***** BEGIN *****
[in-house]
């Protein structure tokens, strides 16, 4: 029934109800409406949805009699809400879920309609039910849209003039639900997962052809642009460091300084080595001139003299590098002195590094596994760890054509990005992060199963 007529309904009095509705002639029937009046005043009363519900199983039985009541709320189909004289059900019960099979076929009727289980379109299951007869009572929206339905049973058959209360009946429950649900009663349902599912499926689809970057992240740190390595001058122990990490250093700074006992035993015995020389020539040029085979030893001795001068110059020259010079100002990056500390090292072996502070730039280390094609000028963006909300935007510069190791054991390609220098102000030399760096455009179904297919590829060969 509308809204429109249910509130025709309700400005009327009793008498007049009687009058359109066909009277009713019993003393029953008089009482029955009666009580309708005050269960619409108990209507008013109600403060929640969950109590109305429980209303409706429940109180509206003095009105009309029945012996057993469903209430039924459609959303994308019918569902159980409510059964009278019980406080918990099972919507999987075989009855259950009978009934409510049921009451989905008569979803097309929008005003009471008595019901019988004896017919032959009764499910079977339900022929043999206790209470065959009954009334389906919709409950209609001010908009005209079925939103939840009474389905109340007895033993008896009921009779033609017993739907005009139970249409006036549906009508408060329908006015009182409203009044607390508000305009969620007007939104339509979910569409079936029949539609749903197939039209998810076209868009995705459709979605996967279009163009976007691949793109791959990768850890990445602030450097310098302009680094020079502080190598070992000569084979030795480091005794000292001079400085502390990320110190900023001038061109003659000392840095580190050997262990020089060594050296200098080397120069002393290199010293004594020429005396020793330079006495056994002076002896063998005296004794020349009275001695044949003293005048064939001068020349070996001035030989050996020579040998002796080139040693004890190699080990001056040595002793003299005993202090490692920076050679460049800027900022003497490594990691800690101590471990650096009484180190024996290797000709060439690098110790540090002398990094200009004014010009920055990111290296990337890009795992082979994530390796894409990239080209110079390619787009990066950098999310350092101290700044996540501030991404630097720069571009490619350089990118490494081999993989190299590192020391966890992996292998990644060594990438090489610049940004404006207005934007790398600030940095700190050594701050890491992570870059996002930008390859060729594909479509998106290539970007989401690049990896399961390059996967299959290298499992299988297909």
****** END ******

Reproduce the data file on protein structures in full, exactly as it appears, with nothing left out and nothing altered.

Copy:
[in-house]
């Protein structure tokens, strides 16, 4: 029934109800409406949805009699809400879920309609039910849209003039639900997962052809642009460091300084080595001139003299590098002195590094596994760890054509990005992060199963 007529309904009095509705002639029937009046005043009363519900199983039985009541709320189909004289059900019960099979076929009727289980379109299951007869009572929206339905049973058959209360009946429950649900009663349902599912499926689809970057992240740190390595001058122990990490250093700074006992035993015995020389020539040029085979030893001795001068110059020259010079100002990056500390090292072996502070730039280390094609000028963006909300935007510069190791054991390609220098102000030399760096455009179904297919590829060969 509308809204429109249910509130025709309700400005009327009793008498007049009687009058359109066909009277009713019993003393029953008089009482029955009666009580309708005050269960619409108990209507008013109600403060929640969950109590109305429980209303409706429940109180509206003095009105009309029945012996057993469903209430039924459609959303994308019918569902159980409510059964009278019980406080918990099972919507999987075989009855259950009978009934409510049921009451989905008569979803097309929008005003009471008595019901019988004896017919032959009764499910079977339900022929043999206790209470065959009954009334389906919709409950209609001010908009005209079925939103939840009474389905109340007895033993008896009921009779033609017993739907005009139970249409006036549906009508408060329908006015009182409203009044607390508000305009969620007007939104339509979910569409079936029949539609749903197939039209998810076209868009995705459709979605996967279009163009976007691949793109791959990768850890990445602030450097310098302009680094020079502080190598070992000569084979030795480091005794000292001079400085502390990320110190900023001038061109003659000392840095580190050997262990020089060594050296200098080397120069002393290199010293004594020429005396020793330079006495056994002076002896063998005296004794020349009275001695044949003293005048064939001068020349070996001035030989050996020579040998002796080139040693004890190699080990001056040595002793003299005993202090490692920076050679460049800027900022003497490594990691800690101590471990650096009484180190024996290797000709060439690098110790540090002398990094200009004014010009920055990111290296990337890009795992082979994530390796894409990239080209110079390619787009990066950098999310350092101290700044996540501030991404630097720069571009490619350089990118490494081999993989190299590192020391966890992996292998990644060594990438090489610049940004404006207005934007790398600030940095700190050594701050890491992570870059996002930008390859060729594909479509998106290539970007989401690049990896399961390059996967299959290298499992299988297909």